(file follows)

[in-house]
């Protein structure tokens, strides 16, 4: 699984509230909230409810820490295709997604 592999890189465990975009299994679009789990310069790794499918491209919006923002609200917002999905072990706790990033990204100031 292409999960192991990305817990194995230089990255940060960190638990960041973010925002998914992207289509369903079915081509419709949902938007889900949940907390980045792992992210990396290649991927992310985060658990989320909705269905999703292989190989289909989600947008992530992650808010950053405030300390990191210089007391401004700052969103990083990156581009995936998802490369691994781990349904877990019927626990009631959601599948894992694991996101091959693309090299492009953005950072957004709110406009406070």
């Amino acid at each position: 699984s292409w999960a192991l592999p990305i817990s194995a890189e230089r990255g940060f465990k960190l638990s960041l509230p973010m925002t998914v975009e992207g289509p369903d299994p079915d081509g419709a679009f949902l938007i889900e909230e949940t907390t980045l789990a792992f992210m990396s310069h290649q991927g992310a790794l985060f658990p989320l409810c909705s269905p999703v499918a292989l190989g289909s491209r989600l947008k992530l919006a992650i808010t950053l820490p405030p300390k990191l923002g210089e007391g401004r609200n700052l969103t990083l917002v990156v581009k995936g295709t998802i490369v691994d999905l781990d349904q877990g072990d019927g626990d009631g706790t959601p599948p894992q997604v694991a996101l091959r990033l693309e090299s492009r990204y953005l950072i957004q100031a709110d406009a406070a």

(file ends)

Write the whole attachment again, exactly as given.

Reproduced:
[in-house]
């Protein structure tokens, strides 16, 4: 699984509230909230409810820490295709997604 592999890189465990975009299994679009789990310069790794499918491209919006923002609200917002999905072990706790990033990204100031 292409999960192991990305817990194995230089990255940060960190638990960041973010925002998914992207289509369903079915081509419709949902938007889900949940907390980045792992992210990396290649991927992310985060658990989320909705269905999703292989190989289909989600947008992530992650808010950053405030300390990191210089007391401004700052969103990083990156581009995936998802490369691994781990349904877990019927626990009631959601599948894992694991996101091959693309090299492009953005950072957004709110406009406070």
């Amino acid at each position: 699984s292409w999960a192991l592999p990305i817990s194995a890189e230089r990255g940060f465990k960190l638990s960041l509230p973010m925002t998914v975009e992207g289509p369903d299994p079915d081509g419709a679009f949902l938007i889900e909230e949940t907390t980045l789990a792992f992210m990396s310069h290649q991927g992310a790794l985060f658990p989320l409810c909705s269905p999703v499918a292989l190989g289909s491209r989600l947008k992530l919006a992650i808010t950053l820490p405030p300390k990191l923002g210089e007391g401004r609200n700052l969103t990083l917002v990156v581009k995936g295709t998802i490369v691994d999905l781990d349904q877990g072990d019927g626990d009631g706790t959601p599948p894992q997604v694991a996101l091959r990033l693309e090299s492009r990204y953005l950072i957004q100031a709110d406009a406070a």